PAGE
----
Guest blog by Ally Hoadley, Minsmere volunteer guide
Recently, on a cold windy day in December, I arranged to go on a walk around Minsmere with Ivan, one of our guides, for tips on photography. Ivan has been a volunteer at Minsmere since the 1970s, and in fact started the guides in hides! He also founded the RSPB Lowestoft group, and has run camera workshop days at Minsmere. I’ve known Ivan since I first became a volunteer as I went on a guided walk he led to re-familiarise myself with the reserve; it was a great chance to get my bearings back and ask any questions I had about the species and habitats here. Knowing that I’d bought a digital camera a few months back, Ivan kindly offered to take me out on the reserve and give me some advice on photography.
We started off in the North Bushes, which were speckled with crimson berries, and busy with feasting blackbirds and robins. Ivan told me the best mode to work with was aperture-priority: this allows you to control the aperture depending on light levels (the larger the aperture the more light is let in), but the camera takes care of the shutter speed (the exposure time - it controls how long the shutter is open when taking a picture). First we took a picture of our surroundings to gauge the best setting. Redwings coming in from the coast flew overhead, while a fieldfare perched just out of reach of the lens.
After a stop in North Hide - the bushes and gorse outside of which can be a good place to spot bullfinches - we headed off to the Discovery Centre. Unfortunately it was rather a grey day so not ideal for wildlife photography, but that didn’t mean we couldn’t practise! Ivan placed a small bag on the top of the log wall (built as a home for mini beasts and flanked with fungi): I took two pictures of it - one without zoom, one on full zoom - on every aperture setting, to see how it affected the depth of field. Rather confusingly the higher the aperture (or f stop) the smaller the hole letting the light in: a high aperture allows for a greater depth of field, meaning more of the picture will be in focus. A higher aperture is therefore needed when taking photos of larger birds, like bitterns, so the whole bird is in focus rather than just the tail or the head. Auto-focus can also be useful especially with moving subjects, though as it works on contrasts it can occasionally focus on the wrong thing - such as reeds instead of the bird amongst them - and one may have to put it on manual “to think for it” as Ivan said.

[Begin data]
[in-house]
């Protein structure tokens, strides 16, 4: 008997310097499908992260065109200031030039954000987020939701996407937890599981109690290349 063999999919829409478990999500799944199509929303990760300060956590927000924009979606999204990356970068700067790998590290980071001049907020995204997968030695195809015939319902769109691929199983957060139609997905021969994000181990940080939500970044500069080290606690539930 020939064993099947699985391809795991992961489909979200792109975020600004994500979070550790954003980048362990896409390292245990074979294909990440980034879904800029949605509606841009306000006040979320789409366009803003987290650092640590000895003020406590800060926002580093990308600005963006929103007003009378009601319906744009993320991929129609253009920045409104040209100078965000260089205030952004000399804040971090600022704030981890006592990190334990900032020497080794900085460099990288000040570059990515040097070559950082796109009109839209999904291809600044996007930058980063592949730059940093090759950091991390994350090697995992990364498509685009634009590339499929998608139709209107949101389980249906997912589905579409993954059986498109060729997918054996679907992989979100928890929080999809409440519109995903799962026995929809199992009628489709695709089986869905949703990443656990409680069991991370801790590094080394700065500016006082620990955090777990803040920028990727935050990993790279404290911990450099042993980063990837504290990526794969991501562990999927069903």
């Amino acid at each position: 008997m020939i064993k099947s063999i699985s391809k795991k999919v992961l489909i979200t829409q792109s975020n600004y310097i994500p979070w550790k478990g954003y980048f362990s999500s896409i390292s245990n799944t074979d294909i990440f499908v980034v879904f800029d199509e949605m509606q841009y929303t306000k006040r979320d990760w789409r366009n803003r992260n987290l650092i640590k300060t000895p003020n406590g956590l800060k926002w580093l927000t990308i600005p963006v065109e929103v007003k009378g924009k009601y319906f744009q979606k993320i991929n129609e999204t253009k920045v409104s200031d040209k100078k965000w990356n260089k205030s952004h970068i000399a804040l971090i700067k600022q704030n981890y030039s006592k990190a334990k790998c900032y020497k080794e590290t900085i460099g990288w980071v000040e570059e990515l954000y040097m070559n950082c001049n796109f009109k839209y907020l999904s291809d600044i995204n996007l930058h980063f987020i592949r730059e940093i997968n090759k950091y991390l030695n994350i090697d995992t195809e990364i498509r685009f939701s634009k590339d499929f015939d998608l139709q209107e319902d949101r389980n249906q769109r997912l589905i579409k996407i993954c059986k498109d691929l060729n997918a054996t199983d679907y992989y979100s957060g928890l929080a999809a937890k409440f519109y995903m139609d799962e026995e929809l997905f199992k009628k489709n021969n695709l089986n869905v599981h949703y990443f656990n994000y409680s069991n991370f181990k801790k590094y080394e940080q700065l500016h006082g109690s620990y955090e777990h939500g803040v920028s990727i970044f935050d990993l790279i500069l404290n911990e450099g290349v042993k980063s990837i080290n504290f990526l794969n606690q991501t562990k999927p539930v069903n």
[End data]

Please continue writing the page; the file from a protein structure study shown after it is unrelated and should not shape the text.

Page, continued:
Above: high aperture, wider depth of field - more of the photo is in focus
Below: low aperture, smaller depth of field - less of the photo is in focus
I tested out my new knowledge on some fungi in the woods, or as Ivan called them “a subject that will keep still!”.
We finished up our day wandering from Wildlife Lookout to Island Mere; between which we heard a coot-like call, yet the roundness of the call revealed it as its cousin the water rail: the coot’s tones being sharper though both are members of the rail family.
It was a great day where I became more confident with my camera thanks to all the advice Ivan gave me; it was also wonderful to spend a day discussing Minsmere and its wildlife with someone who knows it so well. We made a plan to go around with our cameras again in the spring, when hopefully the sun will be shining and allow us to take a few more photos!
I know Ally is keen to develop her photography skills so any advice she gets will be very welcome. I'm sure she'll spend more time with Ivan, and hopefully share some more tips with us.
Good to hear that our photographers are happy to share their knowledge. That's what wildlife watching is all about, after all - sharing knowledge, skills and experiences to help everyone to enjoy their hobby. That's why our volunteer guides are so popular too.
Perhaps you'll meet Ally in a hide soon and she can learn from you too WJ
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